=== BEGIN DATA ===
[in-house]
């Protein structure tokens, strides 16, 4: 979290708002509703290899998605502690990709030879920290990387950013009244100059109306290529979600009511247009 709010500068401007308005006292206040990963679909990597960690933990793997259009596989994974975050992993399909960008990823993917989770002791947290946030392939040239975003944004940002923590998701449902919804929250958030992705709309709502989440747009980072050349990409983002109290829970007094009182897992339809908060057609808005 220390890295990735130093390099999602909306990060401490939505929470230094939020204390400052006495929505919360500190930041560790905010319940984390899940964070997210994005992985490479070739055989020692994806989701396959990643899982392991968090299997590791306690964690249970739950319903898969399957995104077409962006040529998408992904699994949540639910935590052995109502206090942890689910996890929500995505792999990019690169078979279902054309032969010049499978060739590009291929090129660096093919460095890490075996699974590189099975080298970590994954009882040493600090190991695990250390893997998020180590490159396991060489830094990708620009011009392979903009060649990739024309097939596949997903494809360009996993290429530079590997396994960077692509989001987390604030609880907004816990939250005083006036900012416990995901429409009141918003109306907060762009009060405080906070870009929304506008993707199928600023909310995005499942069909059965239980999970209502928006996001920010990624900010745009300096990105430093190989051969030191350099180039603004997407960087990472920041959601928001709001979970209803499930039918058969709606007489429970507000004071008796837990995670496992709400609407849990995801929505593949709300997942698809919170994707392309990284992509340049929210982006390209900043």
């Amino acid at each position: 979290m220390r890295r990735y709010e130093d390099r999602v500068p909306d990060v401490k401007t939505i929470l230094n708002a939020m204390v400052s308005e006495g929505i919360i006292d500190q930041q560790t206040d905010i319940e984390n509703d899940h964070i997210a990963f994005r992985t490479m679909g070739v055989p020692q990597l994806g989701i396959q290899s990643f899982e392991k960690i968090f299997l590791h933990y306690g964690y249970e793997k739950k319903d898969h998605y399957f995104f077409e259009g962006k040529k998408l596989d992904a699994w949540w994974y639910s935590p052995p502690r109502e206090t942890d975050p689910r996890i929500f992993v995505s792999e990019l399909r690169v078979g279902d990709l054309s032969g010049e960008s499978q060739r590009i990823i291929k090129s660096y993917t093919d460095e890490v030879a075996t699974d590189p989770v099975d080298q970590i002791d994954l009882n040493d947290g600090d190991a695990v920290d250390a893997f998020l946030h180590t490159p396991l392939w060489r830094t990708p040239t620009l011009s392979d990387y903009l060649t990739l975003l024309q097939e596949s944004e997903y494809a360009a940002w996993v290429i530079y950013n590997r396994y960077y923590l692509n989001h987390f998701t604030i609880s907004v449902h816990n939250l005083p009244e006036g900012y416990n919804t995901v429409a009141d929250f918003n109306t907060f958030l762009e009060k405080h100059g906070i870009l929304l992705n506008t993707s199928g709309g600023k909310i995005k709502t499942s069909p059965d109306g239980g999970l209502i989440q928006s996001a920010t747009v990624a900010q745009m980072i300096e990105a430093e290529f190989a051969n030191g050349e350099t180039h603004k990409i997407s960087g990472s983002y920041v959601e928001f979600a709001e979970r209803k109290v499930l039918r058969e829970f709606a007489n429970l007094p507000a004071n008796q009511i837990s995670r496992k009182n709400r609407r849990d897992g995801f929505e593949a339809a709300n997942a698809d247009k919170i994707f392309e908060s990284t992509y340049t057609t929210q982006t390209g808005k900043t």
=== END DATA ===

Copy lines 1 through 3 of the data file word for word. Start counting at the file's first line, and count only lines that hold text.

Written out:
[in-house]
């Protein structure tokens, strides 16, 4: 979290708002509703290899998605502690990709030879920290990387950013009244100059109306290529979600009511247009 709010500068401007308005006292206040990963679909990597960690933990793997259009596989994974975050992993399909960008990823993917989770002791947290946030392939040239975003944004940002923590998701449902919804929250958030992705709309709502989440747009980072050349990409983002109290829970007094009182897992339809908060057609808005 220390890295990735130093390099999602909306990060401490939505929470230094939020204390400052006495929505919360500190930041560790905010319940984390899940964070997210994005992985490479070739055989020692994806989701396959990643899982392991968090299997590791306690964690249970739950319903898969399957995104077409962006040529998408992904699994949540639910935590052995109502206090942890689910996890929500995505792999990019690169078979279902054309032969010049499978060739590009291929090129660096093919460095890490075996699974590189099975080298970590994954009882040493600090190991695990250390893997998020180590490159396991060489830094990708620009011009392979903009060649990739024309097939596949997903494809360009996993290429530079590997396994960077692509989001987390604030609880907004816990939250005083006036900012416990995901429409009141918003109306907060762009009060405080906070870009929304506008993707199928600023909310995005499942069909059965239980999970209502928006996001920010990624900010745009300096990105430093190989051969030191350099180039603004997407960087990472920041959601928001709001979970209803499930039918058969709606007489429970507000004071008796837990995670496992709400609407849990995801929505593949709300997942698809919170994707392309990284992509340049929210982006390209900043």
């Amino acid at each position: 979290m220390r890295r990735y709010e130093d390099r999602v500068p909306d990060v401490k401007t939505i929470l230094n708002a939020m204390v400052s308005e006495g929505i919360i006292d500190q930041q560790t206040d905010i319940e984390n509703d899940h964070i997210a990963f994005r992985t490479m679909g070739v055989p020692q990597l994806g989701i396959q290899s990643f899982e392991k960690i968090f299997l590791h933990y306690g964690y249970e793997k739950k319903d898969h998605y399957f995104f077409e259009g962006k040529k998408l596989d992904a699994w949540w994974y639910s935590p052995p502690r109502e206090t942890d975050p689910r996890i929500f992993v995505s792999e990019l399909r690169v078979g279902d990709l054309s032969g010049e960008s499978q060739r590009i990823i291929k090129s660096y993917t093919d460095e890490v030879a075996t699974d590189p989770v099975d080298q970590i002791d994954l009882n040493d947290g600090d190991a695990v920290d250390a893997f998020l946030h180590t490159p396991l392939w060489r830094t990708p040239t620009l011009s392979d990387y903009l060649t990739l975003l024309q097939e596949s944004e997903y494809a360009a940002w996993v290429i530079y950013n590997r396994y960077y923590l692509n989001h987390f998701t604030i609880s907004v449902h816990n939250l005083p009244e006036g900012y416990n919804t995901v429409a009141d929250f918003n109306t907060f958030l762009e009060k405080h100059g906070i870009l929304l992705n506008t993707s199928g709309g600023k909310i995005k709502t499942s069909p059965d109306g239980g999970l209502i989440q928006s996001a920010t747009v990624a900010q745009m980072i300096e990105a430093e290529f190989a051969n030191g050349e350099t180039h603004k990409i997407s960087g990472s983002y920041v959601e928001f979600a709001e979970r209803k109290v499930l039918r058969e829970f709606a007489n429970l007094p507000a004071n008796q009511i837990s995670r496992k009182n709400r609407r849990d897992g995801f929505e593949a339809a709300n997942a698809d247009k919170i994707f392309e908060s990284t992509y340049t057609t929210q982006t390209g808005k900043t």